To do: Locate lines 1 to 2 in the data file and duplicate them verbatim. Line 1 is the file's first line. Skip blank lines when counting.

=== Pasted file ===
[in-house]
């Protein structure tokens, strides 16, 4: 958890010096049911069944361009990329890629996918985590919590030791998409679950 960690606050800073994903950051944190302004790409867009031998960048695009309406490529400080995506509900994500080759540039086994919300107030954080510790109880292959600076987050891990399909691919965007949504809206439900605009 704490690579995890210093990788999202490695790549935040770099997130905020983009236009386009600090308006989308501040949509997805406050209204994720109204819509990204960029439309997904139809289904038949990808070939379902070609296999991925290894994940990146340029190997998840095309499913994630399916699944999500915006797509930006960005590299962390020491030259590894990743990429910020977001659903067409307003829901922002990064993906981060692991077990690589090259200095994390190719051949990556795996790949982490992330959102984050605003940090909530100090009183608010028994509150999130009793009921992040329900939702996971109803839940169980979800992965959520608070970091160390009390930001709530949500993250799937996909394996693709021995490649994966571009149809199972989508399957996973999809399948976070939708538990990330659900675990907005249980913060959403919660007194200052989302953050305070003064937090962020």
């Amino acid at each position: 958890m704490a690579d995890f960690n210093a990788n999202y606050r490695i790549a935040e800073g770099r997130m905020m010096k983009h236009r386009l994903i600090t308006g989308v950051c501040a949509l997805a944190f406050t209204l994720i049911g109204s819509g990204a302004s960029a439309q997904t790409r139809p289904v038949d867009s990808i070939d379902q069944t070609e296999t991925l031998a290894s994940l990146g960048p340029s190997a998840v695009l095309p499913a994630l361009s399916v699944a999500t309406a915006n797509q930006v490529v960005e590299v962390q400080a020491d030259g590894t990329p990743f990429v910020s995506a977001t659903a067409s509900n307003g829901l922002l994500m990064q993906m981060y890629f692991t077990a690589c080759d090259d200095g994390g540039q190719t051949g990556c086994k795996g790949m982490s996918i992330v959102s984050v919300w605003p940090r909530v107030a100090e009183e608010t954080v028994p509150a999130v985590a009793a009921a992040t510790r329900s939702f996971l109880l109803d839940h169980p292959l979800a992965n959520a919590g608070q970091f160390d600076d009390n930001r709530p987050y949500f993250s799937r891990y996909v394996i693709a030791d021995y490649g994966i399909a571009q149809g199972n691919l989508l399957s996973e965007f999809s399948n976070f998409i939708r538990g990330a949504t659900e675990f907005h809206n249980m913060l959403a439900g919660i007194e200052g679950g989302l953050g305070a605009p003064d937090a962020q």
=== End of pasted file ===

[in-house]
């Protein structure tokens, strides 16, 4: 958890010096049911069944361009990329890629996918985590919590030791998409679950 960690606050800073994903950051944190302004790409867009031998960048695009309406490529400080995506509900994500080759540039086994919300107030954080510790109880292959600076987050891990399909691919965007949504809206439900605009 704490690579995890210093990788999202490695790549935040770099997130905020983009236009386009600090308006989308501040949509997805406050209204994720109204819509990204960029439309997904139809289904038949990808070939379902070609296999991925290894994940990146340029190997998840095309499913994630399916699944999500915006797509930006960005590299962390020491030259590894990743990429910020977001659903067409307003829901922002990064993906981060692991077990690589090259200095994390190719051949990556795996790949982490992330959102984050605003940090909530100090009183608010028994509150999130009793009921992040329900939702996971109803839940169980979800992965959520608070970091160390009390930001709530949500993250799937996909394996693709021995490649994966571009149809199972989508399957996973999809399948976070939708538990990330659900675990907005249980913060959403919660007194200052989302953050305070003064937090962020």